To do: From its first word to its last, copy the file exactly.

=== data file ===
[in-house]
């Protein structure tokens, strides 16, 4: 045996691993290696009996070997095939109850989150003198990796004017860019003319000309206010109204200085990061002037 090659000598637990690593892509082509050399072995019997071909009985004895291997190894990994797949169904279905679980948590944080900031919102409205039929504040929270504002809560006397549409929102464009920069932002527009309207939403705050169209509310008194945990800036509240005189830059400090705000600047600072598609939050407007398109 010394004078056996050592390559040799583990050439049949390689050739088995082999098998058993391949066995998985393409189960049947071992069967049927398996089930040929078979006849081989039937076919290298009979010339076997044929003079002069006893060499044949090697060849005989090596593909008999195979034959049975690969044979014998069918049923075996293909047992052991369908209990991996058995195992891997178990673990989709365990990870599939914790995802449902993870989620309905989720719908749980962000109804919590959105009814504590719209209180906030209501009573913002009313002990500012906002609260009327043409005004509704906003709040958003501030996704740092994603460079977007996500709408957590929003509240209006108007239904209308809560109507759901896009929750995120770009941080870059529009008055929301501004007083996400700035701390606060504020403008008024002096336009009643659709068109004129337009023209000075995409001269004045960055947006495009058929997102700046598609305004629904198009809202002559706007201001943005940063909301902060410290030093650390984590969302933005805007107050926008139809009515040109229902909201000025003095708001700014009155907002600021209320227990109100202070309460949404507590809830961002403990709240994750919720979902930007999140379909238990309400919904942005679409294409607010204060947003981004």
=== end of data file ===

[in-house]
């Protein structure tokens, strides 16, 4: 045996691993290696009996070997095939109850989150003198990796004017860019003319000309206010109204200085990061002037 090659000598637990690593892509082509050399072995019997071909009985004895291997190894990994797949169904279905679980948590944080900031919102409205039929504040929270504002809560006397549409929102464009920069932002527009309207939403705050169209509310008194945990800036509240005189830059400090705000600047600072598609939050407007398109 010394004078056996050592390559040799583990050439049949390689050739088995082999098998058993391949066995998985393409189960049947071992069967049927398996089930040929078979006849081989039937076919290298009979010339076997044929003079002069006893060499044949090697060849005989090596593909008999195979034959049975690969044979014998069918049923075996293909047992052991369908209990991996058995195992891997178990673990989709365990990870599939914790995802449902993870989620309905989720719908749980962000109804919590959105009814504590719209209180906030209501009573913002009313002990500012906002609260009327043409005004509704906003709040958003501030996704740092994603460079977007996500709408957590929003509240209006108007239904209308809560109507759901896009929750995120770009941080870059529009008055929301501004007083996400700035701390606060504020403008008024002096336009009643659709068109004129337009023209000075995409001269004045960055947006495009058929997102700046598609305004629904198009809202002559706007201001943005940063909301902060410290030093650390984590969302933005805007107050926008139809009515040109229902909201000025003095708001700014009155907002600021209320227990109100202070309460949404507590809830961002403990709240994750919720979902930007999140379909238990309400919904942005679409294409607010204060947003981004």